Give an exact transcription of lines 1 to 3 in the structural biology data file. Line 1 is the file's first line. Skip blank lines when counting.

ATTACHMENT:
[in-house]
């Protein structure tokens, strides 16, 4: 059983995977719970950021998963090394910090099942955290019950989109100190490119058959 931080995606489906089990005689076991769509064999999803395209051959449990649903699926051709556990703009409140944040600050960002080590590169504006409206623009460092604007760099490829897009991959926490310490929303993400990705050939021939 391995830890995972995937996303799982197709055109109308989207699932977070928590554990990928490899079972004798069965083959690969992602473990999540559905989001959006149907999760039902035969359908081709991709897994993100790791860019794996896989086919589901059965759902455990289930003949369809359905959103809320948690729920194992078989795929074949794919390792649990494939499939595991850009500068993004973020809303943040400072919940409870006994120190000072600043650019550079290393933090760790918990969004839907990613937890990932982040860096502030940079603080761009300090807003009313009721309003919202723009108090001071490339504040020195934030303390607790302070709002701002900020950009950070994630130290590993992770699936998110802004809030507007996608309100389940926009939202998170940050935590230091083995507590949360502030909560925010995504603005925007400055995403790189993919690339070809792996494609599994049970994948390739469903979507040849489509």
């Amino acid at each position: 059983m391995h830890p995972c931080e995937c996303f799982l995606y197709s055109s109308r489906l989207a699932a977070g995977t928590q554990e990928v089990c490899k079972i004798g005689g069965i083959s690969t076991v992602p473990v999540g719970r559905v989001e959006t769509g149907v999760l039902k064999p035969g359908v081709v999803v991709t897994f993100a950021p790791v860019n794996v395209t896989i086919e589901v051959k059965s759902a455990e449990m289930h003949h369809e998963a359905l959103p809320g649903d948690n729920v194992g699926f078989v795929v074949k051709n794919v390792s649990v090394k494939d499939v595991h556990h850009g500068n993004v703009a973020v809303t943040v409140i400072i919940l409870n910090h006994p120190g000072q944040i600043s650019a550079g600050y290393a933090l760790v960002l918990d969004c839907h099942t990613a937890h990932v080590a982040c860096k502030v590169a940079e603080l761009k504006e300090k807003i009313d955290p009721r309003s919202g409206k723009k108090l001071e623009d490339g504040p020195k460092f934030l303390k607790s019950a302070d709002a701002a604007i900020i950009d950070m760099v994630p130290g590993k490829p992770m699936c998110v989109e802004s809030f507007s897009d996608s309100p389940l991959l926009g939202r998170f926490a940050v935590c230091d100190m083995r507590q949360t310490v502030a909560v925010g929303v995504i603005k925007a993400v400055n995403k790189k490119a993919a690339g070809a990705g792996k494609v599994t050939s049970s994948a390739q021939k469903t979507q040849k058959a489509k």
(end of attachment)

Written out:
[in-house]
């Protein structure tokens, strides 16, 4: 059983995977719970950021998963090394910090099942955290019950989109100190490119058959 931080995606489906089990005689076991769509064999999803395209051959449990649903699926051709556990703009409140944040600050960002080590590169504006409206623009460092604007760099490829897009991959926490310490929303993400990705050939021939 391995830890995972995937996303799982197709055109109308989207699932977070928590554990990928490899079972004798069965083959690969992602473990999540559905989001959006149907999760039902035969359908081709991709897994993100790791860019794996896989086919589901059965759902455990289930003949369809359905959103809320948690729920194992078989795929074949794919390792649990494939499939595991850009500068993004973020809303943040400072919940409870006994120190000072600043650019550079290393933090760790918990969004839907990613937890990932982040860096502030940079603080761009300090807003009313009721309003919202723009108090001071490339504040020195934030303390607790302070709002701002900020950009950070994630130290590993992770699936998110802004809030507007996608309100389940926009939202998170940050935590230091083995507590949360502030909560925010995504603005925007400055995403790189993919690339070809792996494609599994049970994948390739469903979507040849489509």
């Amino acid at each position: 059983m391995h830890p995972c931080e995937c996303f799982l995606y197709s055109s109308r489906l989207a699932a977070g995977t928590q554990e990928v089990c490899k079972i004798g005689g069965i083959s690969t076991v992602p473990v999540g719970r559905v989001e959006t769509g149907v999760l039902k064999p035969g359908v081709v999803v991709t897994f993100a950021p790791v860019n794996v395209t896989i086919e589901v051959k059965s759902a455990e449990m289930h003949h369809e998963a359905l959103p809320g649903d948690n729920v194992g699926f078989v795929v074949k051709n794919v390792s649990v090394k494939d499939v595991h556990h850009g500068n993004v703009a973020v809303t943040v409140i400072i919940l409870n910090h006994p120190g000072q944040i600043s650019a550079g600050y290393a933090l760790v960002l918990d969004c839907h099942t990613a937890h990932v080590a982040c860096k502030v590169a940079e603080l761009k504006e300090k807003i009313d955290p009721r309003s919202g409206k723009k108090l001071e623009d490339g504040p020195k460092f934030l303390k607790s019950a302070d709002a701002a604007i900020i950009d950070m760099v994630p130290g590993k490829p992770m699936c998110v989109e802004s809030f507007s897009d996608s309100p389940l991959l926009g939202r998170f926490a940050v935590c230091d100190m083995r507590q949360t310490v502030a909560v925010g929303v995504i603005k925007a993400v400055n995403k790189k490119a993919a690339g070809a990705g792996k494609v599994t050939s049970s994948a390739q021939k469903t979507q040849k058959a489509k």